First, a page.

Forty German aircraft, plus exhibits narrating two centuries of aviation history, are displayed in a two-story addition to the German Museum of Technology in Berlin that was to have opened Saturday.
Sprawling over more than 64,000 square feet, the exhibit shows off one of the world's largest collections of historic German aircraft, said Holger Steinle, who heads the museum's air and space department.
Highlights include a Jeannin Stahltaube, one of the oldest German planes, built in 1914 and briefly used for reconnaissance in World War I; a 1941 Junkers Ju 52, nicknamed "Tante Ju" (Aunt Ju), a workhorse of commercial aviation; and a 1940 Klemm KL 35, owned in the 1950s and '60s by Liesel Bach, one of Germany's best female acrobatics pilots.
Berlin was once home to the world's largest aviation museum, with more than 100 historic planes. During World War II, the collection was dispersed to outlying areas to elude the Allied bombing of Berlin. But most of the planes were destroyed anyway during fierce battles on the Russian front, Steinle said; most of the survivors went to a museum in Krakow, Poland.
It wasn't until the 1970s that Germany began trying to rebuild its collection. When Steinle joined the museum in 1985, he said, "I had difficult but interesting work ahead." German aircraft were rare, and collectors were loath to give them up.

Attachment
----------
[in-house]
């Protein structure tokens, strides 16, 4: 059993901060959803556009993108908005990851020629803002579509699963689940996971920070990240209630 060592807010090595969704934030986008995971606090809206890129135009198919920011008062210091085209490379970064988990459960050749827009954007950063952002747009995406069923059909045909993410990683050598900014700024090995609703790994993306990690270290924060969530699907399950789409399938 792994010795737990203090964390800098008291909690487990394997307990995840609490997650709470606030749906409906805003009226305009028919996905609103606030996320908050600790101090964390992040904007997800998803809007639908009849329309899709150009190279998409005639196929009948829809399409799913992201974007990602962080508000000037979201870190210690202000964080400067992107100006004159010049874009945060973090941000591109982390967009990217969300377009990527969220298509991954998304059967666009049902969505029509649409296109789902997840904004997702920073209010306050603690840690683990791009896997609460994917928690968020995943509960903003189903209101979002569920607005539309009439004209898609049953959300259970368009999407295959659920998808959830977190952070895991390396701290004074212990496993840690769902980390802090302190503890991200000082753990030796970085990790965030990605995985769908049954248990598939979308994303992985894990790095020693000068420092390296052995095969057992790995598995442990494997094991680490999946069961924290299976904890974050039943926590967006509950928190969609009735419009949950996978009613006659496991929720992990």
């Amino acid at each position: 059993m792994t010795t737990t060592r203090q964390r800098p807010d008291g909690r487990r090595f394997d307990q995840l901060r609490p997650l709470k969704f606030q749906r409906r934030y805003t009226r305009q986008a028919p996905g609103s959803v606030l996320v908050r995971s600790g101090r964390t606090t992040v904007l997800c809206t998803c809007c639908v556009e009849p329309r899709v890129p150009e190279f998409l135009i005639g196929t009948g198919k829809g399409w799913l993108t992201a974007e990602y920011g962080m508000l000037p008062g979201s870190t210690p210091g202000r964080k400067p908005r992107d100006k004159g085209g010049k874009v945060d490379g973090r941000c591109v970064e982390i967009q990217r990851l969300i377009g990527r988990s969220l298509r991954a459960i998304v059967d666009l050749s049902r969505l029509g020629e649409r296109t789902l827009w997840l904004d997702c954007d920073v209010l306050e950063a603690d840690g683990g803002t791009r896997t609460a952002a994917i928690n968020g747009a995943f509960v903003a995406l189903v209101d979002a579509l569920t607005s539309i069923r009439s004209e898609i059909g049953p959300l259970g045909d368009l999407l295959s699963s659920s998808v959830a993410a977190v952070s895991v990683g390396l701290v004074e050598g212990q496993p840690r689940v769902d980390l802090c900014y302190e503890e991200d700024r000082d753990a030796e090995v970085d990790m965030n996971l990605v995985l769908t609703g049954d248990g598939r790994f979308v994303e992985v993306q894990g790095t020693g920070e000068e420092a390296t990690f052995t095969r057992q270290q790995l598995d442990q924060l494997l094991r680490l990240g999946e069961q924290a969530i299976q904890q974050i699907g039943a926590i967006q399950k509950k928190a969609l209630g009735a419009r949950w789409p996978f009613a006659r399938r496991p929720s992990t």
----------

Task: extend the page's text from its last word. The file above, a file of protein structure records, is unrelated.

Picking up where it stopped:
So the German museum got creative, agreeing to restore other institutions' aircraft in return for obtaining one or two. That's how it acquired a 1937 Horten all-wing glider from the Smithsonian National Air and Space Museum in Washington, D.C. The Horten, prized for its perfect aerodynamics, had been captured by Americans in 1945 and sent to the Smithsonian.
Besides aircraft, the new exhibit offers historic audio and film material, recollections of aviation pioneers and engineers, a reconstruction of the entrance to Germany's first airfield and artifacts such as trophies and copper etchings.
The exhibit, titled "From Ballooning to the Berlin Airlift," doesn't ignore Germany's militaristic history. From 1909 to 1945, only about 10,000 of the more than 200,000 aircraft that Germany made were for commercial use, Steinle said. The displays cover the experiences of bomb victims and inmates of World War II concentration camps who were forced to work on missile production lines.
Admission to the German Museum of Technology is about $5.80 for adults and about $3.25 for children. It is open Tuesdays through Sundays; hours vary. Information: 011-49-3090-2540, http://www.dtmb.de . (Click on the British flag symbol in the upper right corner for English text.)Copyright © 2014, Los Angeles Times